A transfer of license location under § 23, in most if not all respects, is a matter for the exercise of the board's sound discretion in applying statutory standards. See First Church of Christ, Scientist v. Alcoholic Beverages Control Commn. 349 Mass. 273, 274-275. See also Connolly v. Alcoholic Beverages Control Commn. 334 Mass. 613, 617-619; Turnpike Amusement Park, Inc. v. Licensing Commn. of Cambridge, 343 Mass. 435, 437-438. In the absence of a reasonably specific statutory requirement (in c. 138, §§ 23 and 67) that there be statements of reasons by the board members or of provisions in c. 30A clearly indicating that the Legislature intended that chapter to be applicable, we hold that the proceedings before the board were not "adjudicatory" proceedings before an "agency" within c. 30A. The trial judge understandably concluded that, in the somewhat ambiguous circumstances, a statement of reasons by each board member would be desirable and greatly assist a determination whether the board had acted fairly and properly. In general, of course, statements of reasons, even if not required by c. 30A, tend to ensure administrative justice and to encourage public confidence in the administrative process. We perceive, however, no statutory basis for requiring such statements of reasons with respect to these proceedings under c. 138, § 23.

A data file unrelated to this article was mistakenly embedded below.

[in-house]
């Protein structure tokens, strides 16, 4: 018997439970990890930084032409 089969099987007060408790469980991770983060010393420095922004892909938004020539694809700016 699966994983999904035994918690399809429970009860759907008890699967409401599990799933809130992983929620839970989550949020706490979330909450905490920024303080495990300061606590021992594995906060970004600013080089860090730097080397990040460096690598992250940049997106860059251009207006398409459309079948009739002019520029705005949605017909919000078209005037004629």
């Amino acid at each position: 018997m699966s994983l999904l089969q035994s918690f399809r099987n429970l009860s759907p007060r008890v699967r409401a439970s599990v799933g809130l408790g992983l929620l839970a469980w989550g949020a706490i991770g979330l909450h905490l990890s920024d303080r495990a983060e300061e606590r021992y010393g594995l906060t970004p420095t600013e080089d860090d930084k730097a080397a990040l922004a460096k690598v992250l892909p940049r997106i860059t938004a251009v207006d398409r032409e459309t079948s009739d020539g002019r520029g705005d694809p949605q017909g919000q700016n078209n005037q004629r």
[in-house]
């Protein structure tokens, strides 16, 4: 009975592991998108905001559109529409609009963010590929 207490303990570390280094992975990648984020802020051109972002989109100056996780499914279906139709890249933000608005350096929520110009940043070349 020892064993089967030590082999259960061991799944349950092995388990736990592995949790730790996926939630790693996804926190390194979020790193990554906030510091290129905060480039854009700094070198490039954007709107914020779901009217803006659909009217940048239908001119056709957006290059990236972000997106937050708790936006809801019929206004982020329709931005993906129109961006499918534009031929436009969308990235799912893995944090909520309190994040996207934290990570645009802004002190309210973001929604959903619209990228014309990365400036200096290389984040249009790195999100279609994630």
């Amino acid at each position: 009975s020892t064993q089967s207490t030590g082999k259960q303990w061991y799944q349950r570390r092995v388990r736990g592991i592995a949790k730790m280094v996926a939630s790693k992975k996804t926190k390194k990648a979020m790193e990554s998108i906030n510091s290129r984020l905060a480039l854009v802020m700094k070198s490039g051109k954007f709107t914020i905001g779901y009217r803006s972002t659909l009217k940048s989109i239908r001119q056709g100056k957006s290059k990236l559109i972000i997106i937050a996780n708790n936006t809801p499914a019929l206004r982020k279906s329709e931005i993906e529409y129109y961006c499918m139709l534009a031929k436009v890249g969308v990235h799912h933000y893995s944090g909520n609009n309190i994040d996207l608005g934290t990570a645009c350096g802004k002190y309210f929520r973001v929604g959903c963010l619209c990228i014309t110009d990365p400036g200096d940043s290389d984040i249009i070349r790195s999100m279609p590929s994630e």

2. The board members were not bound to follow the recommendation of the ABC. See Largess v. Nore's, Inc. 341 Mass. 438, 442; Ferris v. Selectmen of Norwell, 344 Mass. 757. In proceeding to consider the ABC recommendation, as a matter within the board's discretion, the board did all that could properly be required by mandamus. *703 We see in c. 138, § 67, as amended, no statutory requirement that the ABC recommendation be given any force as "prima facie evidence" comparable to that given to an auditor's report. Cf. G.L.c. 221, § 56.